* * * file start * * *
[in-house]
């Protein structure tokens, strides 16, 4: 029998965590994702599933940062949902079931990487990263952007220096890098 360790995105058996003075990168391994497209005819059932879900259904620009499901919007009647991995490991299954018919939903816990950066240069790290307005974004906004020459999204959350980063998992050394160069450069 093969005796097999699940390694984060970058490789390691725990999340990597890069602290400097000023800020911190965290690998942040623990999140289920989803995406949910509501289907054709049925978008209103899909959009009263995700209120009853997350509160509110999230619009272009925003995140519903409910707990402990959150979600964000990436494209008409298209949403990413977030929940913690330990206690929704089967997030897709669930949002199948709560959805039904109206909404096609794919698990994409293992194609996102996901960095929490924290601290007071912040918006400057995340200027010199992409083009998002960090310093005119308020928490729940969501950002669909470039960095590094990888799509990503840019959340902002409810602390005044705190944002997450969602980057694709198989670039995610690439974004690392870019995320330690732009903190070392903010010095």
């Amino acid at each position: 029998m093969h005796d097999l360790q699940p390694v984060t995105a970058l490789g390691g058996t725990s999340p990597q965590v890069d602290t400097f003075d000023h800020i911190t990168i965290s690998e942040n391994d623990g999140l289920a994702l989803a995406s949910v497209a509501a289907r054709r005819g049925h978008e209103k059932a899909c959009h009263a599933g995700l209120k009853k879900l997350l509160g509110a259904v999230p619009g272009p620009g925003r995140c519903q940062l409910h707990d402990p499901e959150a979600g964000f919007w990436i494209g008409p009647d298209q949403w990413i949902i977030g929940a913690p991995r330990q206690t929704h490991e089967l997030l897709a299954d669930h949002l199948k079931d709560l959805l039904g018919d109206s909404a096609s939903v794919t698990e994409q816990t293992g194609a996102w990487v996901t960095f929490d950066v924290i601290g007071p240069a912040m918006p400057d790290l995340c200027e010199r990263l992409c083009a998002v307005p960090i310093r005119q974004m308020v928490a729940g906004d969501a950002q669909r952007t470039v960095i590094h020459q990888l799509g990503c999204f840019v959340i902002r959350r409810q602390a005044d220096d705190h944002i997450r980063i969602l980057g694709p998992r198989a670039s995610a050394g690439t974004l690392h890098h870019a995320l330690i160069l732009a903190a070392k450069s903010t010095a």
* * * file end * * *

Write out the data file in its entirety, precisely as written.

[in-house]
């Protein structure tokens, strides 16, 4: 029998965590994702599933940062949902079931990487990263952007220096890098 360790995105058996003075990168391994497209005819059932879900259904620009499901919007009647991995490991299954018919939903816990950066240069790290307005974004906004020459999204959350980063998992050394160069450069 093969005796097999699940390694984060970058490789390691725990999340990597890069602290400097000023800020911190965290690998942040623990999140289920989803995406949910509501289907054709049925978008209103899909959009009263995700209120009853997350509160509110999230619009272009925003995140519903409910707990402990959150979600964000990436494209008409298209949403990413977030929940913690330990206690929704089967997030897709669930949002199948709560959805039904109206909404096609794919698990994409293992194609996102996901960095929490924290601290007071912040918006400057995340200027010199992409083009998002960090310093005119308020928490729940969501950002669909470039960095590094990888799509990503840019959340902002409810602390005044705190944002997450969602980057694709198989670039995610690439974004690392870019995320330690732009903190070392903010010095």
């Amino acid at each position: 029998m093969h005796d097999l360790q699940p390694v984060t995105a970058l490789g390691g058996t725990s999340p990597q965590v890069d602290t400097f003075d000023h800020i911190t990168i965290s690998e942040n391994d623990g999140l289920a994702l989803a995406s949910v497209a509501a289907r054709r005819g049925h978008e209103k059932a899909c959009h009263a599933g995700l209120k009853k879900l997350l509160g509110a259904v999230p619009g272009p620009g925003r995140c519903q940062l409910h707990d402990p499901e959150a979600g964000f919007w990436i494209g008409p009647d298209q949403w990413i949902i977030g929940a913690p991995r330990q206690t929704h490991e089967l997030l897709a299954d669930h949002l199948k079931d709560l959805l039904g018919d109206s909404a096609s939903v794919t698990e994409q816990t293992g194609a996102w990487v996901t960095f929490d950066v924290i601290g007071p240069a912040m918006p400057d790290l995340c200027e010199r990263l992409c083009a998002v307005p960090i310093r005119q974004m308020v928490a729940g906004d969501a950002q669909r952007t470039v960095i590094h020459q990888l799509g990503c999204f840019v959340i902002r959350r409810q602390a005044d220096d705190h944002i997450r980063i969602l980057g694709p998992r198989a670039s995610a050394g690439t974004l690392h890098h870019a995320l330690i160069l732009a903190a070392k450069s903010t010095a």